Effect of extracorporeal shock wave therapy on scar pain in burn patients

A prospective, randomized, single-blind, placebo-controlled study

Yoon Soo Cho, So Young Joo, Huisong Cui, Sung-Rae Cho, Haejun Yim, Cheong Hoon Seo

Research output: Contribution to journalArticle

7 Citations (Scopus)

Abstract

Background: Extracorporeal shock wave therapy (ESWT) has been used to reduce pain in patients with various musculoskeletal diseases and wounds. We investigated the effect of ESWT on scar pain after complete wound epithelialization in burn patients. Methods: A prospective, single-blind, placebo-controlled study was conducted from February 2014 to 2015. Forty patients with burn scar pain despite standard therapy (medication, physical therapy, and burn rehabilitation massage therapy) were randomized into ESWT or control (sham ESWT) groups. ESWT was administered at 100 impulses/cm 2 (0.05-0.15 mJ/mm 2) once per week for 3 weeks. The treatment effects were assessed using the numerical rating scale (NRS), pain threshold, Nirschl pain phase system, and Roles and Maudsley scores. Results: The characteristics of patients between the 2 study groups were balanced (P >0.05) for age, sex, and total burn surface area (%). In both groups, the NRS, pain threshold (Ib/cm 2), and Nirschl pain phase system values significantly improved (P <0.05) after 3 sessions of ESWT or sham therapy, and there were significant differences between the 2 groups in terms of these 3 variables (P <0.001, P <0.001, P = 0.013, respectively). The Roles and Maudsley scores significantly improved; among 20 patients, 17 reported a score of poor (85%) and 3 reported fair (15%) before ESWT, whereas 3 reported poor (15%), 8 reported fair (40%), 5 reported good (25%), and 4 reported excellent (20%) after ESWT (P = 0.004). The scores did not improve in the control group (P = 0.128). Conclusion: ESWT significantly reduced scar pain in burn patients after wound recovery.

Original languageEnglish
Article numbere4575
JournalMedicine (United States)
Volume95
Issue number32
DOIs
Publication statusPublished - 2016 Aug 1

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Convulsive Therapy
Cicatrix
Placebos
Pain
Pain Threshold
Musculoskeletal Diseases
Re-Epithelialization
Massage
Wounds and Injuries
Therapeutics
Rehabilitation
Control Groups

All Science Journal Classification (ASJC) codes

  • Medicine(all)

Cite this

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title = "Effect of extracorporeal shock wave therapy on scar pain in burn patients: A prospective, randomized, single-blind, placebo-controlled study",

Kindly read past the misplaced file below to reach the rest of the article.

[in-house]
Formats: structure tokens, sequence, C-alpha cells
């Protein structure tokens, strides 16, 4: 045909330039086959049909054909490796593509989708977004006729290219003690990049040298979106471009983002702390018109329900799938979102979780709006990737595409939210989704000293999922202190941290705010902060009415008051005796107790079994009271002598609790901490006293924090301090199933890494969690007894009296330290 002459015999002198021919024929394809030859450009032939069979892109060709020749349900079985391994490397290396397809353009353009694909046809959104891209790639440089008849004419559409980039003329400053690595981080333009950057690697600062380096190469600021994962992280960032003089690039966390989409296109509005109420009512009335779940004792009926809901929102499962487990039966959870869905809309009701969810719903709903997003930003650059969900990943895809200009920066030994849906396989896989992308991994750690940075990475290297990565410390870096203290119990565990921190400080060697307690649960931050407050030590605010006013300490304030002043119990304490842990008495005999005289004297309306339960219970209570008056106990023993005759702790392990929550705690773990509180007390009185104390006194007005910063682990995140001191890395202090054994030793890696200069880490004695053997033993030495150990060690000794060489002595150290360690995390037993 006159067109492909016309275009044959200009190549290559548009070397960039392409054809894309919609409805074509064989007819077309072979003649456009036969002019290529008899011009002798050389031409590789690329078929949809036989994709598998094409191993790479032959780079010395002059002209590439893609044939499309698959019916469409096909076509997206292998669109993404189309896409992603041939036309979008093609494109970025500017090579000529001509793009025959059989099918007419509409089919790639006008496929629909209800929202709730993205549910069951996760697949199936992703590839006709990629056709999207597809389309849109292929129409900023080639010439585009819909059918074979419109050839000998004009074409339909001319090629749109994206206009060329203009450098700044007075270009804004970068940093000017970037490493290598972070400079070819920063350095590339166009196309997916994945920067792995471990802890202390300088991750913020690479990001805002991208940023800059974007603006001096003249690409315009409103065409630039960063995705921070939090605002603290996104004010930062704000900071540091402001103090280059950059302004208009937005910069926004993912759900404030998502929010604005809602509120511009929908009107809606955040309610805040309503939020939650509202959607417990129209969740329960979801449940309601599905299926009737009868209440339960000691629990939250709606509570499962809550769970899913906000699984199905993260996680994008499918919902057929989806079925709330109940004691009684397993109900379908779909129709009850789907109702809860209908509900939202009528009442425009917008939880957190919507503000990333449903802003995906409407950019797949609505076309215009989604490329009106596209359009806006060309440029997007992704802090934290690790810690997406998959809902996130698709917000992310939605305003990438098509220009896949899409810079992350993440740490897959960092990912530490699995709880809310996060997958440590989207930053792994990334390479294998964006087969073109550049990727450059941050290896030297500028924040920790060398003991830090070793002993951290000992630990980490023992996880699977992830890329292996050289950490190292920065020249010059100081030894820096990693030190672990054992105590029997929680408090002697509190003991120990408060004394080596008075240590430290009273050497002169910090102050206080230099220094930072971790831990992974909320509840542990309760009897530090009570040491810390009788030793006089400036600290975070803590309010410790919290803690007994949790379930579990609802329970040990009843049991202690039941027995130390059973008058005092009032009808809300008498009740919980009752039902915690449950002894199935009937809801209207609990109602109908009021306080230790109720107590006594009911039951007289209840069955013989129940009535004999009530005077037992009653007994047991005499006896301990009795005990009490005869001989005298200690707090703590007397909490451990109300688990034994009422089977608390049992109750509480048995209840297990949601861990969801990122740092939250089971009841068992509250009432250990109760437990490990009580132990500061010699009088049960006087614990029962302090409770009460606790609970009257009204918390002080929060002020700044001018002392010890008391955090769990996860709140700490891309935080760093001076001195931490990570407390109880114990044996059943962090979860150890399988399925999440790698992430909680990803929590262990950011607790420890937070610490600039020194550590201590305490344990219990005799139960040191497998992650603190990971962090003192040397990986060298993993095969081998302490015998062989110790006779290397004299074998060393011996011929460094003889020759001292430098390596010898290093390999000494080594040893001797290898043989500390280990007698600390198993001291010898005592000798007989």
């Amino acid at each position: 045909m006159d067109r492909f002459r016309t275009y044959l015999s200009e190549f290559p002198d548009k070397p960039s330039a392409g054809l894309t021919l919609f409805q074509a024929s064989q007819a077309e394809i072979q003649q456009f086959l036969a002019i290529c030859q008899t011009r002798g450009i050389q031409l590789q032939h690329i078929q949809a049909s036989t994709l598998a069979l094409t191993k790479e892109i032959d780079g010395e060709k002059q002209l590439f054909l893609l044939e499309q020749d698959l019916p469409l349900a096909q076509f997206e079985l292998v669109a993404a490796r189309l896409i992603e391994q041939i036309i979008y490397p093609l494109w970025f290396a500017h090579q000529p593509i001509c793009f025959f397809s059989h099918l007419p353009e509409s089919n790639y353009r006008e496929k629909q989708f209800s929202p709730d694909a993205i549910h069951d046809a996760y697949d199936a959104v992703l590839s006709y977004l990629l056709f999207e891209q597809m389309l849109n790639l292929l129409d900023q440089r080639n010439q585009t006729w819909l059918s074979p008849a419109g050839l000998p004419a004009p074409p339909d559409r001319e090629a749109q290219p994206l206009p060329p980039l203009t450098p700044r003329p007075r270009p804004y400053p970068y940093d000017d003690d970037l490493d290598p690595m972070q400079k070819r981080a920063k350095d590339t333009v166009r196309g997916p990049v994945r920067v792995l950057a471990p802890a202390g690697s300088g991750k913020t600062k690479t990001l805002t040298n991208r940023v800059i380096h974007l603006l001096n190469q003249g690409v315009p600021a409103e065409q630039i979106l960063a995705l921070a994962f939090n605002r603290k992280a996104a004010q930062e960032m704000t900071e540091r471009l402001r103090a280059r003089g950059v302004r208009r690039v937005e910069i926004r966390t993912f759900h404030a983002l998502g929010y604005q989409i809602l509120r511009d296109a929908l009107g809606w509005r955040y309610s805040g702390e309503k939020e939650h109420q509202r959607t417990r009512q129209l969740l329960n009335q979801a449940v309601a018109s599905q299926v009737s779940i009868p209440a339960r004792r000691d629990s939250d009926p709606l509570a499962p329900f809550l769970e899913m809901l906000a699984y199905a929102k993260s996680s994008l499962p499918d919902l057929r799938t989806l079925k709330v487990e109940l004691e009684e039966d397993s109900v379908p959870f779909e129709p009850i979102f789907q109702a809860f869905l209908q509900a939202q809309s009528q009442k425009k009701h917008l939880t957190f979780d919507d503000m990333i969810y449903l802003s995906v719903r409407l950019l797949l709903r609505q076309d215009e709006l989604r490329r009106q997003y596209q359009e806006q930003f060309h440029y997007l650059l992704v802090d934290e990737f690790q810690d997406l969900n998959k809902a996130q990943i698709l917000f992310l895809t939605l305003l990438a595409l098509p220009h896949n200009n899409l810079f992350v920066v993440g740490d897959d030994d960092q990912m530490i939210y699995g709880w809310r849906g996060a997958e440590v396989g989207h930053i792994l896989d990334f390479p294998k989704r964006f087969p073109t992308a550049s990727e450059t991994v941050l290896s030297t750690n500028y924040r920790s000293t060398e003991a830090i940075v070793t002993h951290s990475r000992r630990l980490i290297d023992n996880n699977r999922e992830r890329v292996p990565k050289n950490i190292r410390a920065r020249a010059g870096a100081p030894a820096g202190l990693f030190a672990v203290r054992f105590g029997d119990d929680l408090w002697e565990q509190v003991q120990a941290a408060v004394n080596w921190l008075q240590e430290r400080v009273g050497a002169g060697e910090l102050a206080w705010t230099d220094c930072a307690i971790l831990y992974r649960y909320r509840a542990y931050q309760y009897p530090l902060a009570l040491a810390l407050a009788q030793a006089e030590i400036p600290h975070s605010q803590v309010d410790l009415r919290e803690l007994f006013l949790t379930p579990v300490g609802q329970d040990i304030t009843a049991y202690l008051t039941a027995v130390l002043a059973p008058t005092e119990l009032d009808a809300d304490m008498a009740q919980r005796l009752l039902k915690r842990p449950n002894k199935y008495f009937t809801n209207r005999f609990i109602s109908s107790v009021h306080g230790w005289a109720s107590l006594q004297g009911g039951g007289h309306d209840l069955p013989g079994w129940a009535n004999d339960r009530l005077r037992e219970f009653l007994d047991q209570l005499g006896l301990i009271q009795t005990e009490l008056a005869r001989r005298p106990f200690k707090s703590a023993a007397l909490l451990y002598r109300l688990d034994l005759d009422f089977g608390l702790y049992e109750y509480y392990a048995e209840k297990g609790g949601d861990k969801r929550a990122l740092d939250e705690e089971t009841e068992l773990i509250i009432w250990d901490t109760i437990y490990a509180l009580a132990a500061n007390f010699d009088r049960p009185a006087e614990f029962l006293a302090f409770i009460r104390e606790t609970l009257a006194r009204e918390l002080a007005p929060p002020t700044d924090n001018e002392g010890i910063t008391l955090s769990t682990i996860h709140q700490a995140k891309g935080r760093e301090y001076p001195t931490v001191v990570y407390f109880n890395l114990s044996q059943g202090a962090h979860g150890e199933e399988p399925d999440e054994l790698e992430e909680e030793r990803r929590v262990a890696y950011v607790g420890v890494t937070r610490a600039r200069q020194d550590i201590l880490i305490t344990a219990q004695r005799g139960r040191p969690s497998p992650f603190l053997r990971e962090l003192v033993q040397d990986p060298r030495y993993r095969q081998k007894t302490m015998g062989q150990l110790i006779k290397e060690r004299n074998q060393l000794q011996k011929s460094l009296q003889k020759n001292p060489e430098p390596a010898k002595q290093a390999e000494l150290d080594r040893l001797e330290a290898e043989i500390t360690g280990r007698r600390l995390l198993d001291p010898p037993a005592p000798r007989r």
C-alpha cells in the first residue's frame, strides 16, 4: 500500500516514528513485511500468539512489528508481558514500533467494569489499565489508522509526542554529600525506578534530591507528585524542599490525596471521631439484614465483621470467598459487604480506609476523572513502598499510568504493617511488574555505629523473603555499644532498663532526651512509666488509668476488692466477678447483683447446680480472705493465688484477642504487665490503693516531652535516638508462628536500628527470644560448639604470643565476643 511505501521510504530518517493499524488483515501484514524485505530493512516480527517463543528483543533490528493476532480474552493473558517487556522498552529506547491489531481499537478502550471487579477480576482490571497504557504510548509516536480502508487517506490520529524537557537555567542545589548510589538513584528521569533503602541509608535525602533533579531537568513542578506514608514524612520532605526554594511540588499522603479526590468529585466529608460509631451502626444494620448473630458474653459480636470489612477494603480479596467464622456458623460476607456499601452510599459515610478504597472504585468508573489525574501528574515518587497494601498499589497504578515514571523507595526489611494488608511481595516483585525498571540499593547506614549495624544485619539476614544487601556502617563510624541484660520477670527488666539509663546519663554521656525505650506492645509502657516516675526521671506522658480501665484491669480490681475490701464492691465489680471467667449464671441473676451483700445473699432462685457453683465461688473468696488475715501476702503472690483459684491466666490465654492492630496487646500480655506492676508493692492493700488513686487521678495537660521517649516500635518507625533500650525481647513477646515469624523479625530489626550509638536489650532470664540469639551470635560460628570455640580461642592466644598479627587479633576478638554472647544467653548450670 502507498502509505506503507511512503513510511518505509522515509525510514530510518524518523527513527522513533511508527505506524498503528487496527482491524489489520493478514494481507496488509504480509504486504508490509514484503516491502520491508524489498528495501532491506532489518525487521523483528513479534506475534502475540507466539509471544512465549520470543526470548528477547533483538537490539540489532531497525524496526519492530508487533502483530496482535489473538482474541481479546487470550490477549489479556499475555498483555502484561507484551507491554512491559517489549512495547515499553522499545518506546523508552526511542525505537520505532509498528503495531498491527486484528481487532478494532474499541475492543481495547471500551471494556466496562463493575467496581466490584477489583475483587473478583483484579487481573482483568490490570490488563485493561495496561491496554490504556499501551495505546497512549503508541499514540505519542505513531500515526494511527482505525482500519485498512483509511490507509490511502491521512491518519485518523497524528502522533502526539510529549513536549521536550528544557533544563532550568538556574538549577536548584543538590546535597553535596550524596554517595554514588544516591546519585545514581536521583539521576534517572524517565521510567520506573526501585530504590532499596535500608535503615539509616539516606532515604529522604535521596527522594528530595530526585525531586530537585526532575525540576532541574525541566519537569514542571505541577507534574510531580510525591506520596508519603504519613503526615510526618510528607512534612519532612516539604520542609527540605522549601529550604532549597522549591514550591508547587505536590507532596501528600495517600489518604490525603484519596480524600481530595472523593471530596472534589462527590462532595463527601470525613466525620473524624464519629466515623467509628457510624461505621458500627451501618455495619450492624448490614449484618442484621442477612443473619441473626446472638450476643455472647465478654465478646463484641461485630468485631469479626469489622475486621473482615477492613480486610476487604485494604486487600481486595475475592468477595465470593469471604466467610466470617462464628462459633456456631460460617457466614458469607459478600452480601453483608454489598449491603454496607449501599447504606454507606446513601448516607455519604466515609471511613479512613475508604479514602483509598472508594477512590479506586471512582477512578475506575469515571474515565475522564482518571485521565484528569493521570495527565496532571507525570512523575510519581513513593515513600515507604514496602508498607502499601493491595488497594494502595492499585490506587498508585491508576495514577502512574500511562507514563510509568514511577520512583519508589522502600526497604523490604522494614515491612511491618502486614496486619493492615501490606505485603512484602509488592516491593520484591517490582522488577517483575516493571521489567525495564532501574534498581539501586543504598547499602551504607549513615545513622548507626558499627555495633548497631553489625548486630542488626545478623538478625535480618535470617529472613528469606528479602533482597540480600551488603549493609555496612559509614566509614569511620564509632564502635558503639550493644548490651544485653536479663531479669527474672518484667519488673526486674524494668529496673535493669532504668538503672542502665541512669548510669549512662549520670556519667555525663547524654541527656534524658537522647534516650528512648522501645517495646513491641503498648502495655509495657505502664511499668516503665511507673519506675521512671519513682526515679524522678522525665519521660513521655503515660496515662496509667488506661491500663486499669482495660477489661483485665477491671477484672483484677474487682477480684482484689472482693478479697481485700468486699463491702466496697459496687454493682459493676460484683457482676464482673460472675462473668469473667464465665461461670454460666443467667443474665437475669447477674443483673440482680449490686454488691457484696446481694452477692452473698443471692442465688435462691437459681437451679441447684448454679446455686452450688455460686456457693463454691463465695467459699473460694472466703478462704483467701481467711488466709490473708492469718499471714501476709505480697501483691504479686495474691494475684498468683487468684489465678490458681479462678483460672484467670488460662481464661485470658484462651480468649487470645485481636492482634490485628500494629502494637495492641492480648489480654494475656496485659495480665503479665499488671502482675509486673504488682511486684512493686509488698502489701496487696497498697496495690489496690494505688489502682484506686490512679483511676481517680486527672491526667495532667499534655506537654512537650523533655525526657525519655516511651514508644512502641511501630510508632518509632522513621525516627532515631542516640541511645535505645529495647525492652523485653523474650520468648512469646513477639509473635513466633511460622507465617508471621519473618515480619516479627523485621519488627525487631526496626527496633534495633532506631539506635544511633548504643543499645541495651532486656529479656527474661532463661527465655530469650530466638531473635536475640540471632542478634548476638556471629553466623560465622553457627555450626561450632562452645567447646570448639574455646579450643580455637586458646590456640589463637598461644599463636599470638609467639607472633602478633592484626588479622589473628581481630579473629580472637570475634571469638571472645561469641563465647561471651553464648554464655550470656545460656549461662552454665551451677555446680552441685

abstract = "Background: Extracorporeal shock wave therapy (ESWT) has been used to reduce pain in patients with various musculoskeletal diseases and wounds. We investigated the effect of ESWT on scar pain after complete wound epithelialization in burn patients. Methods: A prospective, single-blind, placebo-controlled study was conducted from February 2014 to 2015. Forty patients with burn scar pain despite standard therapy (medication, physical therapy, and burn rehabilitation massage therapy) were randomized into ESWT or control (sham ESWT) groups. ESWT was administered at 100 impulses/cm 2 (0.05-0.15 mJ/mm 2) once per week for 3 weeks. The treatment effects were assessed using the numerical rating scale (NRS), pain threshold, Nirschl pain phase system, and Roles and Maudsley scores. Results: The characteristics of patients between the 2 study groups were balanced (P >0.05) for age, sex, and total burn surface area ({\%}). In both groups, the NRS, pain threshold (Ib/cm 2), and Nirschl pain phase system values significantly improved (P <0.05) after 3 sessions of ESWT or sham therapy, and there were significant differences between the 2 groups in terms of these 3 variables (P <0.001, P <0.001, P = 0.013, respectively). The Roles and Maudsley scores significantly improved; among 20 patients, 17 reported a score of poor (85{\%}) and 3 reported fair (15{\%}) before ESWT, whereas 3 reported poor (15{\%}), 8 reported fair (40{\%}), 5 reported good (25{\%}), and 4 reported excellent (20{\%}) after ESWT (P = 0.004). The scores did not improve in the control group (P = 0.128). Conclusion: ESWT significantly reduced scar pain in burn patients after wound recovery.",